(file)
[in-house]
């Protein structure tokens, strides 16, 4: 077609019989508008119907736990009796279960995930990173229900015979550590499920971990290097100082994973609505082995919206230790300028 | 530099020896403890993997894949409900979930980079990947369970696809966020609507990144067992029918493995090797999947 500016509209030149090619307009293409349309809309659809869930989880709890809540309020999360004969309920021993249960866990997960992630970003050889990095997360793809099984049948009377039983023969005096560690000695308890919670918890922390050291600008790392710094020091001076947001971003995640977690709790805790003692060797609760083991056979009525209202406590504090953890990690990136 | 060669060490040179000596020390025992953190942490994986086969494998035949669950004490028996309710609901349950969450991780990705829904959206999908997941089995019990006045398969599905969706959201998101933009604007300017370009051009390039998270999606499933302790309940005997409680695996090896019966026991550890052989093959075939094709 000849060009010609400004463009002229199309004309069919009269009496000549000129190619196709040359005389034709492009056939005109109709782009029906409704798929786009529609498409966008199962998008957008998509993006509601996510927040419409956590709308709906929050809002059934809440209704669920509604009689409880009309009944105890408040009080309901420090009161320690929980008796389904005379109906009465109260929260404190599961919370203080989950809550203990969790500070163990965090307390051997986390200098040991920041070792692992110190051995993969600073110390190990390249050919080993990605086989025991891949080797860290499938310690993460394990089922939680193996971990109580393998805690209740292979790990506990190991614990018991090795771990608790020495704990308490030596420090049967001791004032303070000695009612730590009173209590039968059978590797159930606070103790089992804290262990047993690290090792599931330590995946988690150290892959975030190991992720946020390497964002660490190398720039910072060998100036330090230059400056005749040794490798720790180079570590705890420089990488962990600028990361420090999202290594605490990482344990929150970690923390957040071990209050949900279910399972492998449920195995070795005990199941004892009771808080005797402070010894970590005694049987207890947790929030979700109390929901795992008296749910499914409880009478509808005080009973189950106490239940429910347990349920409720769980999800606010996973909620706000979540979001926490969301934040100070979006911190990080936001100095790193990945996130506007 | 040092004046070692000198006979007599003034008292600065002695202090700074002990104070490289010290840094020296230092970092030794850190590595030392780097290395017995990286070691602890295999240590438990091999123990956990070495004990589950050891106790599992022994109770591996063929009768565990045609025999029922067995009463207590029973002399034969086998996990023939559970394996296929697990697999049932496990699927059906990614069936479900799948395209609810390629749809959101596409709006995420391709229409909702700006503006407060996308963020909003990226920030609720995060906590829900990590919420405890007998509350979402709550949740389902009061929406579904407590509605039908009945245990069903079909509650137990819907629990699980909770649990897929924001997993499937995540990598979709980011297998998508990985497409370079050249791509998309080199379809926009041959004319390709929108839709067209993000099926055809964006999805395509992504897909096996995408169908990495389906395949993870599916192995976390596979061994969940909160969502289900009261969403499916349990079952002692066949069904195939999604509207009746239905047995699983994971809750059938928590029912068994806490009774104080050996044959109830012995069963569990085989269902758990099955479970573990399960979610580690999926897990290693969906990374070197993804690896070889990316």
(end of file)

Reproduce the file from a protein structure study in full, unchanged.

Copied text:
[in-house]
């Protein structure tokens, strides 16, 4: 077609019989508008119907736990009796279960995930990173229900015979550590499920971990290097100082994973609505082995919206230790300028 | 530099020896403890993997894949409900979930980079990947369970696809966020609507990144067992029918493995090797999947 500016509209030149090619307009293409349309809309659809869930989880709890809540309020999360004969309920021993249960866990997960992630970003050889990095997360793809099984049948009377039983023969005096560690000695308890919670918890922390050291600008790392710094020091001076947001971003995640977690709790805790003692060797609760083991056979009525209202406590504090953890990690990136 | 060669060490040179000596020390025992953190942490994986086969494998035949669950004490028996309710609901349950969450991780990705829904959206999908997941089995019990006045398969599905969706959201998101933009604007300017370009051009390039998270999606499933302790309940005997409680695996090896019966026991550890052989093959075939094709 000849060009010609400004463009002229199309004309069919009269009496000549000129190619196709040359005389034709492009056939005109109709782009029906409704798929786009529609498409966008199962998008957008998509993006509601996510927040419409956590709308709906929050809002059934809440209704669920509604009689409880009309009944105890408040009080309901420090009161320690929980008796389904005379109906009465109260929260404190599961919370203080989950809550203990969790500070163990965090307390051997986390200098040991920041070792692992110190051995993969600073110390190990390249050919080993990605086989025991891949080797860290499938310690993460394990089922939680193996971990109580393998805690209740292979790990506990190991614990018991090795771990608790020495704990308490030596420090049967001791004032303070000695009612730590009173209590039968059978590797159930606070103790089992804290262990047993690290090792599931330590995946988690150290892959975030190991992720946020390497964002660490190398720039910072060998100036330090230059400056005749040794490798720790180079570590705890420089990488962990600028990361420090999202290594605490990482344990929150970690923390957040071990209050949900279910399972492998449920195995070795005990199941004892009771808080005797402070010894970590005694049987207890947790929030979700109390929901795992008296749910499914409880009478509808005080009973189950106490239940429910347990349920409720769980999800606010996973909620706000979540979001926490969301934040100070979006911190990080936001100095790193990945996130506007 | 040092004046070692000198006979007599003034008292600065002695202090700074002990104070490289010290840094020296230092970092030794850190590595030392780097290395017995990286070691602890295999240590438990091999123990956990070495004990589950050891106790599992022994109770591996063929009768565990045609025999029922067995009463207590029973002399034969086998996990023939559970394996296929697990697999049932496990699927059906990614069936479900799948395209609810390629749809959101596409709006995420391709229409909702700006503006407060996308963020909003990226920030609720995060906590829900990590919420405890007998509350979402709550949740389902009061929406579904407590509605039908009945245990069903079909509650137990819907629990699980909770649990897929924001997993499937995540990598979709980011297998998508990985497409370079050249791509998309080199379809926009041959004319390709929108839709067209993000099926055809964006999805395509992504897909096996995408169908990495389906395949993870599916192995976390596979061994969940909160969502289900009261969403499916349990079952002692066949069904195939999604509207009746239905047995699983994971809750059938928590029912068994806490009774104080050996044959109830012995069963569990085989269902758990099955479970573990399960979610580690999926897990290693969906990374070197993804690896070889990316």